YOU: the hero of the story. Who are they? Where do they live, who is their family, their loved ones? NEED: what does the protagonist want, and what is preventing them from having it? GO: the inciting incident of the story, which is an active conflict sets the story into motion. SEARCH: the bulk of the story, this is the journey that the protagonist goes on, and sets up the arc of the story. FIND: the hero has found what they want, except it isn’t enough; they’ve found what they want, but now they need to find something else, something more important. TAKE: you have what you want, so take it and escape! RETURN: the hero has returned home, and is brought back to the real world with what they took, except… CHANGE: the hero could have changed, or it could be their outlook on the world around them. Either way, they’ve returned from their journey with a valuable lesson.
5. Three Act Structure
Popularized by screenwriting gurus like Syd Field, who advocated for the Three Act Structure in his book Screenplay: The Foundations of Screenwriting, this is the go-to structure for Hollywood screenwriting. If you’re writing a feature that you want to market widely, this is the structure most people would recommend.
The Three Act Structure is comprised of three main phases: exposition, conflict, and resolution. Within each phase are a number of plot beats that are established. Within exposition, the protagonist encounters an inciting incident which sets them on their journey, and makes a choice that they cannot return from before moving into the second act. The second act, establishes elements that flesh out the conflict, including subplots, rising action, and a midpoint that serves as the turning point of the plot. At the beginning of the third act, the protagonist encounters a ‘big gloom’, or a kind of loss that builds on the stakes of the story, leading to the climax where the main tension of the story is brought to its most intense point. This leads to the resolution, where the protagonist gains new insight into themselves, or their world.
Outside of dramatic theory, there are a number of storytelling structures that relate to mediums outside of the aforementioned. These are:
- The two act structure of theatrical dramas: typically consist of exposition in the first act, and conflict in the second. The most classical example of this structure would be operas, such as Mozart’s The Clemency of Titus.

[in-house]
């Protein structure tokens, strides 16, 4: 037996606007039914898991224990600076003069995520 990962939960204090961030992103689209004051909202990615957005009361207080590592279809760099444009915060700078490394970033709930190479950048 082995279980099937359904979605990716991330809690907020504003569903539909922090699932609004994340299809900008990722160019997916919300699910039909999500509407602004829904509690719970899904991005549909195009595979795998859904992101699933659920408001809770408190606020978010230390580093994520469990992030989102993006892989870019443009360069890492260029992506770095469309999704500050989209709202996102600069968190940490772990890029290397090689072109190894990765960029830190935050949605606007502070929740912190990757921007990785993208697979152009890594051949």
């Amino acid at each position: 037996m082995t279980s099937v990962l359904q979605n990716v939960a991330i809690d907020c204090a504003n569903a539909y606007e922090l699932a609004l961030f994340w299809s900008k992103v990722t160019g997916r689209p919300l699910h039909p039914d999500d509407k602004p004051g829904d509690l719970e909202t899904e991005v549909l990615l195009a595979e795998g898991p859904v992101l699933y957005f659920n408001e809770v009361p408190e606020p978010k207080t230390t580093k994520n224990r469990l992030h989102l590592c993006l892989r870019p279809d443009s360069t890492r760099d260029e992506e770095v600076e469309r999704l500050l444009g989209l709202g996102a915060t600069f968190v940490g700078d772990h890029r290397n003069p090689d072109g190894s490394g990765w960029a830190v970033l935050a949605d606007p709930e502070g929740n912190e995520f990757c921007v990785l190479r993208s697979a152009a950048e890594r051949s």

- Vladimir Propp’s Propian Theory, explained in his book The Morphology of Myth, which is a theory of analysis for fairy tales that ends up looking a lot like an overwhelming math equation.
- The two act structure of TV Sitcoms: much like theatrical dramas, the first act is for exposition and conflict, and the second is for resolution. Unlike theatrical dramas, however, the length of a sitcom is only a half-hour, as opposed to two hours, and each act is meant for a commercial break.
- The three act structure of TV Comedies: Some half hour comedies have three acts, which follow the typical three act structure of exposition, conflict, resolution, just with shorter acts. A good example of this would be The Good Place.
- The Five Act structure of TV Dramas: most dramas follow a five-act structure, which utilizes the first act for exposition, the middle three acts for conflict, typically ending the fourth act with a climax, and the final act for resolution. An example of this would be police procedurals like Law & Order: SVU.
Think you might take a pass at applying one of these structures to your own writing? Why don’t you go ahead and send your screenplay to one of WeScreenplay’s coverage services, where a vetted script reader will tell you how your structure is coming along!
Now that you’ve heard all the reasons to join a writing workshop, why don’t you go ahead and find one that’s right for you?
Thomas Blakeley is a screenwriter, playwright, and musical theatre lyricist based out of Los Angeles and New York City. A graduate of The New School, he is passionate about the arts, social justice, and all things nerdy. He can usually be found scouring the horror section of a local bookstore.